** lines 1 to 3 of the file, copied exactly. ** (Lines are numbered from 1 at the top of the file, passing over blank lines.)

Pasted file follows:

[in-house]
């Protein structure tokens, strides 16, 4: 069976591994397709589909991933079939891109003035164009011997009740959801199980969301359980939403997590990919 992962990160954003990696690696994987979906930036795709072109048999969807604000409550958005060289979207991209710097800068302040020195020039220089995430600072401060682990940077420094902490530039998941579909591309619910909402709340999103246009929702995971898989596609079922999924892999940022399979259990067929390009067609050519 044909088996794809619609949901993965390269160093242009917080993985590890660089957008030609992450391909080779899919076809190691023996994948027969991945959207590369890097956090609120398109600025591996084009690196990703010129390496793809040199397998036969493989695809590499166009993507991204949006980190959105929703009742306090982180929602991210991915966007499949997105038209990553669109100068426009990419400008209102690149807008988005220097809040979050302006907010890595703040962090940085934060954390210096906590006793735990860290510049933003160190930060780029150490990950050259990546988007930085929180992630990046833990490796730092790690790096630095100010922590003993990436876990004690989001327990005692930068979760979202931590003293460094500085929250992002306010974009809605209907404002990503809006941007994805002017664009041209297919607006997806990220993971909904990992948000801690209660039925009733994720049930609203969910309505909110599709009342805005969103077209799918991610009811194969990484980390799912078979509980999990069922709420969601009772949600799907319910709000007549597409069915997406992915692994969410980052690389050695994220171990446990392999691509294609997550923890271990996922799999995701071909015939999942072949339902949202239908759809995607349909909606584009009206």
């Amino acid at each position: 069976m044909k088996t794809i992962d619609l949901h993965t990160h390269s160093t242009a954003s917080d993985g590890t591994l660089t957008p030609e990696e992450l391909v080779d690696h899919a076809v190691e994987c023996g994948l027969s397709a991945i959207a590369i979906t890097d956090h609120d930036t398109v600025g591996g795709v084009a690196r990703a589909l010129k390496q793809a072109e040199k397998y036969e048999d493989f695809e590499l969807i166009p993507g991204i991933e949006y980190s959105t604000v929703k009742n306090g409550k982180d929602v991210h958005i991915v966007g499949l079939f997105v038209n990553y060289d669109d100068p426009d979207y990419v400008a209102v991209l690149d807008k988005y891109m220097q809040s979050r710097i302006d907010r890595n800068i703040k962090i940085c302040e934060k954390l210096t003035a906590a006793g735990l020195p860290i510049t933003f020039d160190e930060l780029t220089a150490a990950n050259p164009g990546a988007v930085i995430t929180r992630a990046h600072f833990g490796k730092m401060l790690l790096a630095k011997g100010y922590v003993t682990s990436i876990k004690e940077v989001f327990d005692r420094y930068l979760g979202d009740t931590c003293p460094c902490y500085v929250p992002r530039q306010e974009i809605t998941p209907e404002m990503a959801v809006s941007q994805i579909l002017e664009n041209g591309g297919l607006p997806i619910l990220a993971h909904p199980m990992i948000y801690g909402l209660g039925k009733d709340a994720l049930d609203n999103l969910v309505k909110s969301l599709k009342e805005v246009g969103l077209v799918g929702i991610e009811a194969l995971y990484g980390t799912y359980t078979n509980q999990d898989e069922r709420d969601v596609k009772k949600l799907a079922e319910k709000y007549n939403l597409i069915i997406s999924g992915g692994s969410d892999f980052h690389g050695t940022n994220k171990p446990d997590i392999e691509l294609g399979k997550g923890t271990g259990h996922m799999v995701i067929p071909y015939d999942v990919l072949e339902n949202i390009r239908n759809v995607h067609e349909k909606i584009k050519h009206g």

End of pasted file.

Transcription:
[in-house]
């Protein structure tokens, strides 16, 4: 069976591994397709589909991933079939891109003035164009011997009740959801199980969301359980939403997590990919 992962990160954003990696690696994987979906930036795709072109048999969807604000409550958005060289979207991209710097800068302040020195020039220089995430600072401060682990940077420094902490530039998941579909591309619910909402709340999103246009929702995971898989596609079922999924892999940022399979259990067929390009067609050519 044909088996794809619609949901993965390269160093242009917080993985590890660089957008030609992450391909080779899919076809190691023996994948027969991945959207590369890097956090609120398109600025591996084009690196990703010129390496793809040199397998036969493989695809590499166009993507991204949006980190959105929703009742306090982180929602991210991915966007499949997105038209990553669109100068426009990419400008209102690149807008988005220097809040979050302006907010890595703040962090940085934060954390210096906590006793735990860290510049933003160190930060780029150490990950050259990546988007930085929180992630990046833990490796730092790690790096630095100010922590003993990436876990004690989001327990005692930068979760979202931590003293460094500085929250992002306010974009809605209907404002990503809006941007994805002017664009041209297919607006997806990220993971909904990992948000801690209660039925009733994720049930609203969910309505909110599709009342805005969103077209799918991610009811194969990484980390799912078979509980999990069922709420969601009772949600799907319910709000007549597409069915997406992915692994969410980052690389050695994220171990446990392999691509294609997550923890271990996922799999995701071909015939999942072949339902949202239908759809995607349909909606584009009206």
């Amino acid at each position: 069976m044909k088996t794809i992962d619609l949901h993965t990160h390269s160093t242009a954003s917080d993985g590890t591994l660089t957008p030609e990696e992450l391909v080779d690696h899919a076809v190691e994987c023996g994948l027969s397709a991945i959207a590369i979906t890097d956090h609120d930036t398109v600025g591996g795709v084009a690196r990703a589909l010129k390496q793809a072109e040199k397998y036969e048999d493989f695809e590499l969807i166009p993507g991204i991933e949006y980190s959105t604000v929703k009742n306090g409550k982180d929602v991210h958005i991915v966007g499949l079939f997105v038209n990553y060289d669109d100068p426009d979207y990419v400008a209102v991209l690149d807008k988005y891109m220097q809040s979050r710097i302006d907010r890595n800068i703040k962090i940085c302040e934060k954390l210096t003035a906590a006793g735990l020195p860290i510049t933003f020039d160190e930060l780029t220089a150490a990950n050259p164009g990546a988007v930085i995430t929180r992630a990046h600072f833990g490796k730092m401060l790690l790096a630095k011997g100010y922590v003993t682990s990436i876990k004690e940077v989001f327990d005692r420094y930068l979760g979202d009740t931590c003293p460094c902490y500085v929250p992002r530039q306010e974009i809605t998941p209907e404002m990503a959801v809006s941007q994805i579909l002017e664009n041209g591309g297919l607006p997806i619910l990220a993971h909904p199980m990992i948000y801690g909402l209660g039925k009733d709340a994720l049930d609203n999103l969910v309505k909110s969301l599709k009342e805005v246009g969103l077209v799918g929702i991610e009811a194969l995971y990484g980390t799912y359980t078979n509980q999990d898989e069922r709420d969601v596609k009772k949600l799907a079922e319910k709000y007549n939403l597409i069915i997406s999924g992915g692994s969410d892999f980052h690389g050695t940022n994220k171990p446990d997590i392999e691509l294609g399979k997550g923890t271990g259990h996922m799999v995701i067929p071909y015939d999942v990919l072949e339902n949202i390009r239908n759809v995607h067609e349909k909606i584009k050519h009206g």